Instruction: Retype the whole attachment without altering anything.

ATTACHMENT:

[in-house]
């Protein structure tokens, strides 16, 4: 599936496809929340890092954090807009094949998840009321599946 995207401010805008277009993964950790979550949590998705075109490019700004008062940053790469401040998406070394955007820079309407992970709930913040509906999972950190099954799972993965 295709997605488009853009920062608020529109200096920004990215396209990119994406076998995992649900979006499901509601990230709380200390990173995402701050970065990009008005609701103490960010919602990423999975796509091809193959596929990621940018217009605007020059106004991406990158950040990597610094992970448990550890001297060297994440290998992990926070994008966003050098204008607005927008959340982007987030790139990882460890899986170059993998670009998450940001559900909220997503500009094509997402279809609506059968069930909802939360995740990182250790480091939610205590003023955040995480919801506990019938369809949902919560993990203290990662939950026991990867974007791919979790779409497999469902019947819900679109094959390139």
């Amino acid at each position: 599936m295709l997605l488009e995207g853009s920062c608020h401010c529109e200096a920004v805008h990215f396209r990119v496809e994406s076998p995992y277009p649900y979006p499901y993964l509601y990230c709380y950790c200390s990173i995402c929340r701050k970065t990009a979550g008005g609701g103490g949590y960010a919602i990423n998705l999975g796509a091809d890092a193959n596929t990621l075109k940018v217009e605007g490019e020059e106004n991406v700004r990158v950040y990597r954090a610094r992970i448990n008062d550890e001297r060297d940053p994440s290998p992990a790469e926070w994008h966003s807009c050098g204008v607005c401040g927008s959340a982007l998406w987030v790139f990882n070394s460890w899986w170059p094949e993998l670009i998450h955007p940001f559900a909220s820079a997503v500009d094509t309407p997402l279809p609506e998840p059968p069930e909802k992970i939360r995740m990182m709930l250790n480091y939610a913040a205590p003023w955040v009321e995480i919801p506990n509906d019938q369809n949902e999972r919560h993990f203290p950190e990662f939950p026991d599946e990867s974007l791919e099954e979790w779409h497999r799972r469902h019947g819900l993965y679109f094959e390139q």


[in-house]
């Protein structure tokens, strides 16, 4: 599936496809929340890092954090807009094949998840009321599946 995207401010805008277009993964950790979550949590998705075109490019700004008062940053790469401040998406070394955007820079309407992970709930913040509906999972950190099954799972993965 295709997605488009853009920062608020529109200096920004990215396209990119994406076998995992649900979006499901509601990230709380200390990173995402701050970065990009008005609701103490960010919602990423999975796509091809193959596929990621940018217009605007020059106004991406990158950040990597610094992970448990550890001297060297994440290998992990926070994008966003050098204008607005927008959340982007987030790139990882460890899986170059993998670009998450940001559900909220997503500009094509997402279809609506059968069930909802939360995740990182250790480091939610205590003023955040995480919801506990019938369809949902919560993990203290990662939950026991990867974007791919979790779409497999469902019947819900679109094959390139």
């Amino acid at each position: 599936m295709l997605l488009e995207g853009s920062c608020h401010c529109e200096a920004v805008h990215f396209r990119v496809e994406s076998p995992y277009p649900y979006p499901y993964l509601y990230c709380y950790c200390s990173i995402c929340r701050k970065t990009a979550g008005g609701g103490g949590y960010a919602i990423n998705l999975g796509a091809d890092a193959n596929t990621l075109k940018v217009e605007g490019e020059e106004n991406v700004r990158v950040y990597r954090a610094r992970i448990n008062d550890e001297r060297d940053p994440s290998p992990a790469e926070w994008h966003s807009c050098g204008v607005c401040g927008s959340a982007l998406w987030v790139f990882n070394s460890w899986w170059p094949e993998l670009i998450h955007p940001f559900a909220s820079a997503v500009d094509t309407p997402l279809p609506e998840p059968p069930e909802k992970i939360r995740m990182m709930l250790n480091y939610a913040a205590p003023w955040v009321e995480i919801p506990n509906d019938q369809n949902e999972r919560h993990f203290p950190e990662f939950p026991d599946e990867s974007l791919e099954e979790w779409h497999r799972r469902h019947g819900l993965y679109f094959e390139q």